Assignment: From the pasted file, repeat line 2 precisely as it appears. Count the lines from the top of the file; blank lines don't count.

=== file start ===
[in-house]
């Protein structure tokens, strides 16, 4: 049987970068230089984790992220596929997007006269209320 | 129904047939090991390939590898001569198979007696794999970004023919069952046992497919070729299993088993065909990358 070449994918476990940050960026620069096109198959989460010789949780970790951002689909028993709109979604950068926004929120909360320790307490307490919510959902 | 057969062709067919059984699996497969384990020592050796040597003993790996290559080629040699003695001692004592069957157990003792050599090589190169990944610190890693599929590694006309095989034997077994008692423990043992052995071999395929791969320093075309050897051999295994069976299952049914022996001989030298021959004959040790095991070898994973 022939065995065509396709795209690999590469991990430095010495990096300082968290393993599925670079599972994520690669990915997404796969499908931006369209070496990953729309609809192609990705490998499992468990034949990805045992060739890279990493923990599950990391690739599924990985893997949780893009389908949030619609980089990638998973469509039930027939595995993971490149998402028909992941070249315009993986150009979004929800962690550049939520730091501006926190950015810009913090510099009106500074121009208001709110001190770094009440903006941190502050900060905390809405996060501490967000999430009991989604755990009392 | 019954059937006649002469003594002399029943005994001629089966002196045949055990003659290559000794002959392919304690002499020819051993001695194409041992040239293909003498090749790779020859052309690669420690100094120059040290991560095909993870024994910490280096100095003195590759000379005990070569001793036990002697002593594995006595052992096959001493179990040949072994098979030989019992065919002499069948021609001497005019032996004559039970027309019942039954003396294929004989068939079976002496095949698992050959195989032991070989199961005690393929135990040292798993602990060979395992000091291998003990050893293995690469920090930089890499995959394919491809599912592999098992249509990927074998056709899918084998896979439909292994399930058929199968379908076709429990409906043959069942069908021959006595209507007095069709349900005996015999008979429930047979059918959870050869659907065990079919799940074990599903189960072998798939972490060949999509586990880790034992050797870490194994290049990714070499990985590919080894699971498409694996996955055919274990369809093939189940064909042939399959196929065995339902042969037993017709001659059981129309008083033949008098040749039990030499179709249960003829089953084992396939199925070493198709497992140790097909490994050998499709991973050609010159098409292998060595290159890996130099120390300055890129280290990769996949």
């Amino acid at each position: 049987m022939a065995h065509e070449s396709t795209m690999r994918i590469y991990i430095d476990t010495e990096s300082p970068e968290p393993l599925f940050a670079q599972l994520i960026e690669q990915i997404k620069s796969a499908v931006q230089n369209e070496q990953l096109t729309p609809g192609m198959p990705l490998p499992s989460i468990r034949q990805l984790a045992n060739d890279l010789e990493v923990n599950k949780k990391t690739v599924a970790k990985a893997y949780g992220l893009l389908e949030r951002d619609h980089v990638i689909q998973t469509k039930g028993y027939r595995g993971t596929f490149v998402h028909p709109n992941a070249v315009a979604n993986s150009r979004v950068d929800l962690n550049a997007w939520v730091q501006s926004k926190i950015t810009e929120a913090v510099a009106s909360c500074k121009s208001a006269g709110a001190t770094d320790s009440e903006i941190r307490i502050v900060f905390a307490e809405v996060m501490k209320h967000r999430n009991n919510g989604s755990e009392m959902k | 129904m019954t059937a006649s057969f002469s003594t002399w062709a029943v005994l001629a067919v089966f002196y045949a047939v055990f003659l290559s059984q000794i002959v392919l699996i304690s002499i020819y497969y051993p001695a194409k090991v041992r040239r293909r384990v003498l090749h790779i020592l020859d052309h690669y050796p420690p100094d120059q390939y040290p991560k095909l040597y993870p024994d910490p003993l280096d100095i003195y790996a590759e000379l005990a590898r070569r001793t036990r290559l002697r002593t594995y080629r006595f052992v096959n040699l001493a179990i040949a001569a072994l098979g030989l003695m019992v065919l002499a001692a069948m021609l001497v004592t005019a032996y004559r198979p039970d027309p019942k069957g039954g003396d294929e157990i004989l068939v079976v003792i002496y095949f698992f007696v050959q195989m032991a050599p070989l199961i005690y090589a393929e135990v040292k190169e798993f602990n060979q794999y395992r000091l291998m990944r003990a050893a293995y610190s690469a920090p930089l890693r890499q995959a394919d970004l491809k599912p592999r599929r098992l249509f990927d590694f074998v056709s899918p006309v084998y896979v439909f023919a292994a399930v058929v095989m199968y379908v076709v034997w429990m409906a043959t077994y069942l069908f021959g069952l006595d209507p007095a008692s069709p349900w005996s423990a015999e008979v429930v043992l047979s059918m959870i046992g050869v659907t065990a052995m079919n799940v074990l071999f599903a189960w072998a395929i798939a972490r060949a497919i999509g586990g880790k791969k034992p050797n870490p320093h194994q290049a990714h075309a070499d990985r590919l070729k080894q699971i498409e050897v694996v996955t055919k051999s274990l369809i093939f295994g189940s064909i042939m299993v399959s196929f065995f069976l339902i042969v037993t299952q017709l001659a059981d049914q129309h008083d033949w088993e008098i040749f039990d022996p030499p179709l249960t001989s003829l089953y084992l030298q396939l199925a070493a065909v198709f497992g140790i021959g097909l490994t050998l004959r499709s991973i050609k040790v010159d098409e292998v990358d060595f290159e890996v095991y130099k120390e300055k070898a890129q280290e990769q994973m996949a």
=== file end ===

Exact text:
């Protein structure tokens, strides 16, 4: 049987970068230089984790992220596929997007006269209320 | 129904047939090991390939590898001569198979007696794999970004023919069952046992497919070729299993088993065909990358 070449994918476990940050960026620069096109198959989460010789949780970790951002689909028993709109979604950068926004929120909360320790307490307490919510959902 | 057969062709067919059984699996497969384990020592050796040597003993790996290559080629040699003695001692004592069957157990003792050599090589190169990944610190890693599929590694006309095989034997077994008692423990043992052995071999395929791969320093075309050897051999295994069976299952049914022996001989030298021959004959040790095991070898994973 022939065995065509396709795209690999590469991990430095010495990096300082968290393993599925670079599972994520690669990915997404796969499908931006369209070496990953729309609809192609990705490998499992468990034949990805045992060739890279990493923990599950990391690739599924990985893997949780893009389908949030619609980089990638998973469509039930027939595995993971490149998402028909992941070249315009993986150009979004929800962690550049939520730091501006926190950015810009913090510099009106500074121009208001709110001190770094009440903006941190502050900060905390809405996060501490967000999430009991989604755990009392 | 019954059937006649002469003594002399029943005994001629089966002196045949055990003659290559000794002959392919304690002499020819051993001695194409041992040239293909003498090749790779020859052309690669420690100094120059040290991560095909993870024994910490280096100095003195590759000379005990070569001793036990002697002593594995006595052992096959001493179990040949072994098979030989019992065919002499069948021609001497005019032996004559039970027309019942039954003396294929004989068939079976002496095949698992050959195989032991070989199961005690393929135990040292798993602990060979395992000091291998003990050893293995690469920090930089890499995959394919491809599912592999098992249509990927074998056709899918084998896979439909292994399930058929199968379908076709429990409906043959069942069908021959006595209507007095069709349900005996015999008979429930047979059918959870050869659907065990079919799940074990599903189960072998798939972490060949999509586990880790034992050797870490194994290049990714070499990985590919080894699971498409694996996955055919274990369809093939189940064909042939399959196929065995339902042969037993017709001659059981129309008083033949008098040749039990030499179709249960003829089953084992396939199925070493198709497992140790097909490994050998499709991973050609010159098409292998060595290159890996130099120390300055890129280290990769996949």